The bus arrived where I wanted to be and I lumbered off. I reached the corner and leaned into a shop’s shutters to get my breath. The shaking was getting worse and breathing seemed to have no effect on my oxygen intake. I thought I should eat something, so zombie-shuffled over to the burger place across the street. When I handed the guy the money I didn’t have the strength to take my arm away. It fell limply to the counter, where it proceeded to shake violently. I felt like an alcoholic who’s gone too long without a drink. I found myself crying. I could barely speak and I couldn’t walk straight, the anxiety growing. I kept telling myself I’m fine now, I’m home, I’m safe, I have nothing to worry about, but it wouldn’t stop.

I somehow made it up the hill, and barged through my front door, scaring the dog. I legged it upstairs, dumped everything on the floor, and ran to the bathroom to throw up. I sat down in my room and took some deep breaths, and abruptly everything was fine.

This was extremely frightening. I’ve had anxiety attacks before – a couple of years back waiting for a friend to pick me up so we could go see a play in Cardiff I honestly thought I was going to have a heart attack, my heart was banging so hard and fast it hurt. But I knew it was just anxiety and that I’d regret not going, so I made it through it. This time, I was well within my comfort zone, I wasn’t thinking about anything negative (I was reading Terminator, which isn’t exactly uplifting, but even so!), it came on hard and fast with no warning and no reason, and that’s never in my life happened before. I thought I was getting better, now I’m not so sure. It seems every time I make a step or two forward, something happens to remind me, “hey, where you going? You’re ill, remember? You can’t make it on your own, come back to your comfort zone, it’s warm and safe, you like it here.” Just another mental barrier to get past, but climbing over them is so exhausting.

To leave on a positive: I went to a martial arts class on Wednesday. I let myself be thrown. I’ve been afraid of throws since my 17th birthday, when I was thrown over someone’s shoulder and landed unfortunately (I broke my fall but landed on my hand, and my knuckle hit the weak spot in my thigh.) I thought I’d broken my leg (one of my fears I hope I won’t be facing any time soon!), the leg was completely disabled. This wasn’t the same throw, but it was a similar throw – hip level rather than shoulder height. It didn’t feel nice, but it felt good. Sadly I’m too sore still as a result of Wednesday night’s class to go Just Jhooming today. I could go along and take it easy, but I have to earn my sweat, or I feel I’ve cheated myself. Better I just walk the dog and do some stretches to ease the muscles today. There’s a rugby match on in Cardiff anyway, and I really don’t feel like getting caught up in that mess.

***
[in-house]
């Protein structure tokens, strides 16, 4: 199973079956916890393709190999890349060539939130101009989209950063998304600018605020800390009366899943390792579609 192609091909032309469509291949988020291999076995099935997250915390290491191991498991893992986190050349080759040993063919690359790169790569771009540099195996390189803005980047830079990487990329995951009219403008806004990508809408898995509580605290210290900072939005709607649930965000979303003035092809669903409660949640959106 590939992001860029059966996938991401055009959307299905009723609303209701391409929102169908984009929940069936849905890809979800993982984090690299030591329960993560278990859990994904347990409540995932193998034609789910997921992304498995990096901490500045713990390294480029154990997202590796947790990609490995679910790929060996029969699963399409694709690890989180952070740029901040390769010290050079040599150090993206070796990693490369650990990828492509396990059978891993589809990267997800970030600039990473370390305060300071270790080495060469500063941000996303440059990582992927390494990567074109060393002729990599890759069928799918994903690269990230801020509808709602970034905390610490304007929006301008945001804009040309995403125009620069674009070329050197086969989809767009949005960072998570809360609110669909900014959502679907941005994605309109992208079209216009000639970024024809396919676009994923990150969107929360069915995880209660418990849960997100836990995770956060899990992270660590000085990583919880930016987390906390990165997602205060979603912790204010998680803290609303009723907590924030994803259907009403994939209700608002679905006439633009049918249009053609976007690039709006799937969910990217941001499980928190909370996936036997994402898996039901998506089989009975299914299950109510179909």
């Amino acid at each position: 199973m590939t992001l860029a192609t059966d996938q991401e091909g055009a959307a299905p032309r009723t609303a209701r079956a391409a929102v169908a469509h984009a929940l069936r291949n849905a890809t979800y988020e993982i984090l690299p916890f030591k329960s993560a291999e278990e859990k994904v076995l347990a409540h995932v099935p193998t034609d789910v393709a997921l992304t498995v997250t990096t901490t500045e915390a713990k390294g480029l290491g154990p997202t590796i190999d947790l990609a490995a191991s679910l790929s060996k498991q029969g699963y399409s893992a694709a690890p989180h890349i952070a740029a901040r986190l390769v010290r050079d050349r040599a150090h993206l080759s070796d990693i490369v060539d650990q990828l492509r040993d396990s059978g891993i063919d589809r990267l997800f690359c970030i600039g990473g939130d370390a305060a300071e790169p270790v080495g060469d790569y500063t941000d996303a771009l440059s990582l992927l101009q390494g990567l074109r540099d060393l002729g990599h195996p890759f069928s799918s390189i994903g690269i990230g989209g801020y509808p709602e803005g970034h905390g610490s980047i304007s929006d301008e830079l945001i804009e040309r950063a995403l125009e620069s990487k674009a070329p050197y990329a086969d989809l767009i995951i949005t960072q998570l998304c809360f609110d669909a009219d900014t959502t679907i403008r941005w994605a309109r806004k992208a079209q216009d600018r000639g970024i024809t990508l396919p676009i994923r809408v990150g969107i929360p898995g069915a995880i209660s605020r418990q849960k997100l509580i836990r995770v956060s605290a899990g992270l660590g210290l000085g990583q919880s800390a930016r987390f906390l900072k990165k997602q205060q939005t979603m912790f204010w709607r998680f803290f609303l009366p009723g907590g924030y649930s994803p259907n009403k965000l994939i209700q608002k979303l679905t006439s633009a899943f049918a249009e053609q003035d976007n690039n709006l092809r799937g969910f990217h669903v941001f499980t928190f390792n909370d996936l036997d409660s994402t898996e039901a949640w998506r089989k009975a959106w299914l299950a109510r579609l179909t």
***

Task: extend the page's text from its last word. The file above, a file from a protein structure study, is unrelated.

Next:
Maybe, this random anxiety is preparation for me. It was extreme and aggressive, but I got through it. I got news the other day that CHAT requires a separate training course now (extra stress courtesy of the government, cheers a lot) before I can be a facilitator. I have a .. huge amount of stress and anxiety coming my way. Maybe this random anxiety attack was my mind’s way of playing Kato, as it were, attacking me when I’m caught unawares to train my reflexes and coping methods. Things to make you go, “Hmmm…”


From → Personal